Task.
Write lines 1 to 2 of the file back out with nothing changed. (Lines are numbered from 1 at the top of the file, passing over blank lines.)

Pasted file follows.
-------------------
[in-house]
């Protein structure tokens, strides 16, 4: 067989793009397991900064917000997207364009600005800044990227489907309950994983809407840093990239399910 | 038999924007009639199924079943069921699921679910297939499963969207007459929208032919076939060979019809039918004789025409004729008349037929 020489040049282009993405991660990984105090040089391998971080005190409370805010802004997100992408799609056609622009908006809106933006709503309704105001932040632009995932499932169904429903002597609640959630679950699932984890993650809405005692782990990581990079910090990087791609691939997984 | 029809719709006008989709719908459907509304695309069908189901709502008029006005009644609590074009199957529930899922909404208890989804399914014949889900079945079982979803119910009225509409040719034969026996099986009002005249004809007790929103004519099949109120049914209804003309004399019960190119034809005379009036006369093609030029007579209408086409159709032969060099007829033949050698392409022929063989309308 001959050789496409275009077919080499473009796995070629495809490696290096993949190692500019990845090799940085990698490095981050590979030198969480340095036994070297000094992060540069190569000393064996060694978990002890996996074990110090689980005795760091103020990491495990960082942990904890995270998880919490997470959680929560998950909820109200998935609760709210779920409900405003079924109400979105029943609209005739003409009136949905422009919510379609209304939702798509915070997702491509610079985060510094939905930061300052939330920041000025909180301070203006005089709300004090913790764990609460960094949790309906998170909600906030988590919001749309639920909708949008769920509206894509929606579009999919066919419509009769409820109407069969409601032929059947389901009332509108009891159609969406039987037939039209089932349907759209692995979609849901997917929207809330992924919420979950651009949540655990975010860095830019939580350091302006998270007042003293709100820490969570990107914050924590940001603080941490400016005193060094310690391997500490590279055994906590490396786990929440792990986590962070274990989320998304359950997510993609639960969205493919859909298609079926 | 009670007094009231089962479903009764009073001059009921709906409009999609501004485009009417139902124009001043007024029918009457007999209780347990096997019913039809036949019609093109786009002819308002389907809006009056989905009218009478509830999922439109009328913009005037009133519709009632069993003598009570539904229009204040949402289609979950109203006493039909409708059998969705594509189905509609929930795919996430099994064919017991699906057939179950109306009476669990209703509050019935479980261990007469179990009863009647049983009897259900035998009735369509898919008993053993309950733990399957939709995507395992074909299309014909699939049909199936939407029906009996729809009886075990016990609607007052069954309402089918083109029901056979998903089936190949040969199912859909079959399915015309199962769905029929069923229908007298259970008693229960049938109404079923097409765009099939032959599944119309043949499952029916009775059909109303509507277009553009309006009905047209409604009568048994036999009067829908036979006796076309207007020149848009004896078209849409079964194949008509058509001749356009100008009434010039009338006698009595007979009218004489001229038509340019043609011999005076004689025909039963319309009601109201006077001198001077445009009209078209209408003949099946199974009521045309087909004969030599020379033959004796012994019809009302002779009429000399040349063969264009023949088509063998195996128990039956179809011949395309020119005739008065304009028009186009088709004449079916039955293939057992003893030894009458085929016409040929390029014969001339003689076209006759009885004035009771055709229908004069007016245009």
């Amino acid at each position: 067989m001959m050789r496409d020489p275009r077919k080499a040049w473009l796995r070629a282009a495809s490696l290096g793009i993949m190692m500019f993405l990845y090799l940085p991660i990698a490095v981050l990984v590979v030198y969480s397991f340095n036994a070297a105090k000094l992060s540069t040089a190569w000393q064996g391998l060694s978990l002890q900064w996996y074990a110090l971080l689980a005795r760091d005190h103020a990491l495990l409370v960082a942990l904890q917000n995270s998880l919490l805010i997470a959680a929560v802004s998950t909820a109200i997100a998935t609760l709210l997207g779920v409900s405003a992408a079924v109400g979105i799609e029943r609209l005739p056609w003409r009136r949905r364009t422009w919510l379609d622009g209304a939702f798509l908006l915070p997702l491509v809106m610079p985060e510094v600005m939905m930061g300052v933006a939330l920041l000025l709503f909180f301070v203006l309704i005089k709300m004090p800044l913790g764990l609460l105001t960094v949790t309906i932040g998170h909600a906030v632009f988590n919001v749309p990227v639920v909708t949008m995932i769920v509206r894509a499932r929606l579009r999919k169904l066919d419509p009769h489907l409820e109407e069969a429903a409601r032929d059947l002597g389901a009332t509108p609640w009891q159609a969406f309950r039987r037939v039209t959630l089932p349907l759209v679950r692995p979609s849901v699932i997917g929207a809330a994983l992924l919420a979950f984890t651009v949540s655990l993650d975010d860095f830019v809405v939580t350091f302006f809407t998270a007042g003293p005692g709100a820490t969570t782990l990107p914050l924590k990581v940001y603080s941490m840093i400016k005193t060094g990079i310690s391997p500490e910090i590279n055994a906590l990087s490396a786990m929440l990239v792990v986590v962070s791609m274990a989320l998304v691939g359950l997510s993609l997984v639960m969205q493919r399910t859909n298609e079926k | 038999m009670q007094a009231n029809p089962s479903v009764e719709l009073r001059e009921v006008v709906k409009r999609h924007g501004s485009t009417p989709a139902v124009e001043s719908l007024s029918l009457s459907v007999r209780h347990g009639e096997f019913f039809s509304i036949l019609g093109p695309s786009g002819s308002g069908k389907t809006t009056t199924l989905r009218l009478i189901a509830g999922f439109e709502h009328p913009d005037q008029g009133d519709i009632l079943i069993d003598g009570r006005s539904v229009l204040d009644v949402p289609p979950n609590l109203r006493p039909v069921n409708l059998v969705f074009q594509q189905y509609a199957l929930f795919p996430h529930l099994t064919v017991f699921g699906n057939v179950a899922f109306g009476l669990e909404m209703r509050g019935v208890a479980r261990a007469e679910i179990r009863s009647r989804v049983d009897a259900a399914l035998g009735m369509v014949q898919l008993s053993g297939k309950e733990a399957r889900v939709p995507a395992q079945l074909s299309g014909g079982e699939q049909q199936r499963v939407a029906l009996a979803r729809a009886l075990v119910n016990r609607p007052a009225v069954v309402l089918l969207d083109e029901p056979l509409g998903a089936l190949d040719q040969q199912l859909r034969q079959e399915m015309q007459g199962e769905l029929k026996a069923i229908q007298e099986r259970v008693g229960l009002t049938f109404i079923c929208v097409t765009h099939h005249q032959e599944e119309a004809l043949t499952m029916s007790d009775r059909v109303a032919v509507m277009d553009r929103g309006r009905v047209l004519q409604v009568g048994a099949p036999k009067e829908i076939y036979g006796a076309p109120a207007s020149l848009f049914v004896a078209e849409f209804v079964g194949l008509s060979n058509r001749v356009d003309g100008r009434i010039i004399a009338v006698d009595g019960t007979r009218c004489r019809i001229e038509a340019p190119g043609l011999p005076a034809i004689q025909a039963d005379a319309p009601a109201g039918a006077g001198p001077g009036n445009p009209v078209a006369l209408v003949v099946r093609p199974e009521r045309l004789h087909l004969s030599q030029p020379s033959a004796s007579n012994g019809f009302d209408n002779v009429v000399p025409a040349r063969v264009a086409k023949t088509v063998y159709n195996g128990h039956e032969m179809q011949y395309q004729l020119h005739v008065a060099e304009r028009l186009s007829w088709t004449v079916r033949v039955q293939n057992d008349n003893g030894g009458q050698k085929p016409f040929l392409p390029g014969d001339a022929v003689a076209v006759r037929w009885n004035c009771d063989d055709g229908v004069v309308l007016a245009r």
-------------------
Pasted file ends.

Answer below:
[in-house]
């Protein structure tokens, strides 16, 4: 067989793009397991900064917000997207364009600005800044990227489907309950994983809407840093990239399910 | 038999924007009639199924079943069921699921679910297939499963969207007459929208032919076939060979019809039918004789025409004729008349037929 020489040049282009993405991660990984105090040089391998971080005190409370805010802004997100992408799609056609622009908006809106933006709503309704105001932040632009995932499932169904429903002597609640959630679950699932984890993650809405005692782990990581990079910090990087791609691939997984 | 029809719709006008989709719908459907509304695309069908189901709502008029006005009644609590074009199957529930899922909404208890989804399914014949889900079945079982979803119910009225509409040719034969026996099986009002005249004809007790929103004519099949109120049914209804003309004399019960190119034809005379009036006369093609030029007579209408086409159709032969060099007829033949050698392409022929063989309308 001959050789496409275009077919080499473009796995070629495809490696290096993949190692500019990845090799940085990698490095981050590979030198969480340095036994070297000094992060540069190569000393064996060694978990002890996996074990110090689980005795760091103020990491495990960082942990904890995270998880919490997470959680929560998950909820109200998935609760709210779920409900405003079924109400979105029943609209005739003409009136949905422009919510379609209304939702798509915070997702491509610079985060510094939905930061300052939330920041000025909180301070203006005089709300004090913790764990609460960094949790309906998170909600906030988590919001749309639920909708949008769920509206894509929606579009999919066919419509009769409820109407069969409601032929059947389901009332509108009891159609969406039987037939039209089932349907759209692995979609849901997917929207809330992924919420979950651009949540655990975010860095830019939580350091302006998270007042003293709100820490969570990107914050924590940001603080941490400016005193060094310690391997500490590279055994906590490396786990929440792990986590962070274990989320998304359950997510993609639960969205493919859909298609079926 | 009670007094009231089962479903009764009073001059009921709906409009999609501004485009009417139902124009001043007024029918009457007999209780347990096997019913039809036949019609093109786009002819308002389907809006009056989905009218009478509830999922439109009328913009005037009133519709009632069993003598009570539904229009204040949402289609979950109203006493039909409708059998969705594509189905509609929930795919996430099994064919017991699906057939179950109306009476669990209703509050019935479980261990007469179990009863009647049983009897259900035998009735369509898919008993053993309950733990399957939709995507395992074909299309014909699939049909199936939407029906009996729809009886075990016990609607007052069954309402089918083109029901056979998903089936190949040969199912859909079959399915015309199962769905029929069923229908007298259970008693229960049938109404079923097409765009099939032959599944119309043949499952029916009775059909109303509507277009553009309006009905047209409604009568048994036999009067829908036979006796076309207007020149848009004896078209849409079964194949008509058509001749356009100008009434010039009338006698009595007979009218004489001229038509340019043609011999005076004689025909039963319309009601109201006077001198001077445009009209078209209408003949099946199974009521045309087909004969030599020379033959004796012994019809009302002779009429000399040349063969264009023949088509063998195996128990039956179809011949395309020119005739008065304009028009186009088709004449079916039955293939057992003893030894009458085929016409040929390029014969001339003689076209006759009885004035009771055709229908004069007016245009």